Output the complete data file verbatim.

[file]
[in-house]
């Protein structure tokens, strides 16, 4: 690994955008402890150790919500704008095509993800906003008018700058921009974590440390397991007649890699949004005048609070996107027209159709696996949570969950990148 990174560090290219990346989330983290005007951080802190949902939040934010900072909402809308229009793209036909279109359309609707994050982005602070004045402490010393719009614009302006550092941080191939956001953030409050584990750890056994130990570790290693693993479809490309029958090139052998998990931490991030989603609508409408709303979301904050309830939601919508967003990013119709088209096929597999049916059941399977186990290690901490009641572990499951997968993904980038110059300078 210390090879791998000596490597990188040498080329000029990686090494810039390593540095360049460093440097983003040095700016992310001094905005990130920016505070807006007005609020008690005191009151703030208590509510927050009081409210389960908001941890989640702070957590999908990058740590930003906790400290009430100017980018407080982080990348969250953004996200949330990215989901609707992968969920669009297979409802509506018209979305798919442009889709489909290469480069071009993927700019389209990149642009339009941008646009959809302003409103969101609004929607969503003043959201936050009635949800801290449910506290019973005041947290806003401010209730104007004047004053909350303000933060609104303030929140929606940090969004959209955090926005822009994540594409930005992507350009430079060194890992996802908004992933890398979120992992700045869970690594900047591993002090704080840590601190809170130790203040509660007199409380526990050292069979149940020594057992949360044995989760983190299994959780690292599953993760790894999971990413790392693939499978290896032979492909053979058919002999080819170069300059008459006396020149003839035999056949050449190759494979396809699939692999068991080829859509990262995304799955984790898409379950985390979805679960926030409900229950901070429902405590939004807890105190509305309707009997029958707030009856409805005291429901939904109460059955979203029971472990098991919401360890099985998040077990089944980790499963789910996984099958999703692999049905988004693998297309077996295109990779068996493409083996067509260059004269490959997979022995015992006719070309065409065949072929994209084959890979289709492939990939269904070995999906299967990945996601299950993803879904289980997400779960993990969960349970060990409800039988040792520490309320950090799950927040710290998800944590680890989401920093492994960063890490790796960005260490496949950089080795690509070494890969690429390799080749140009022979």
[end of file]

[in-house]
């Protein structure tokens, strides 16, 4: 690994955008402890150790919500704008095509993800906003008018700058921009974590440390397991007649890699949004005048609070996107027209159709696996949570969950990148 990174560090290219990346989330983290005007951080802190949902939040934010900072909402809308229009793209036909279109359309609707994050982005602070004045402490010393719009614009302006550092941080191939956001953030409050584990750890056994130990570790290693693993479809490309029958090139052998998990931490991030989603609508409408709303979301904050309830939601919508967003990013119709088209096929597999049916059941399977186990290690901490009641572990499951997968993904980038110059300078 210390090879791998000596490597990188040498080329000029990686090494810039390593540095360049460093440097983003040095700016992310001094905005990130920016505070807006007005609020008690005191009151703030208590509510927050009081409210389960908001941890989640702070957590999908990058740590930003906790400290009430100017980018407080982080990348969250953004996200949330990215989901609707992968969920669009297979409802509506018209979305798919442009889709489909290469480069071009993927700019389209990149642009339009941008646009959809302003409103969101609004929607969503003043959201936050009635949800801290449910506290019973005041947290806003401010209730104007004047004053909350303000933060609104303030929140929606940090969004959209955090926005822009994540594409930005992507350009430079060194890992996802908004992933890398979120992992700045869970690594900047591993002090704080840590601190809170130790203040509660007199409380526990050292069979149940020594057992949360044995989760983190299994959780690292599953993760790894999971990413790392693939499978290896032979492909053979058919002999080819170069300059008459006396020149003839035999056949050449190759494979396809699939692999068991080829859509990262995304799955984790898409379950985390979805679960926030409900229950901070429902405590939004807890105190509305309707009997029958707030009856409805005291429901939904109460059955979203029971472990098991919401360890099985998040077990089944980790499963789910996984099958999703692999049905988004693998297309077996295109990779068996493409083996067509260059004269490959997979022995015992006719070309065409065949072929994209084959890979289709492939990939269904070995999906299967990945996601299950993803879904289980997400779960993990969960349970060990409800039988040792520490309320950090799950927040710290998800944590680890989401920093492994960063890490790796960005260490496949950089080795690509070494890969690429390799080749140009022979």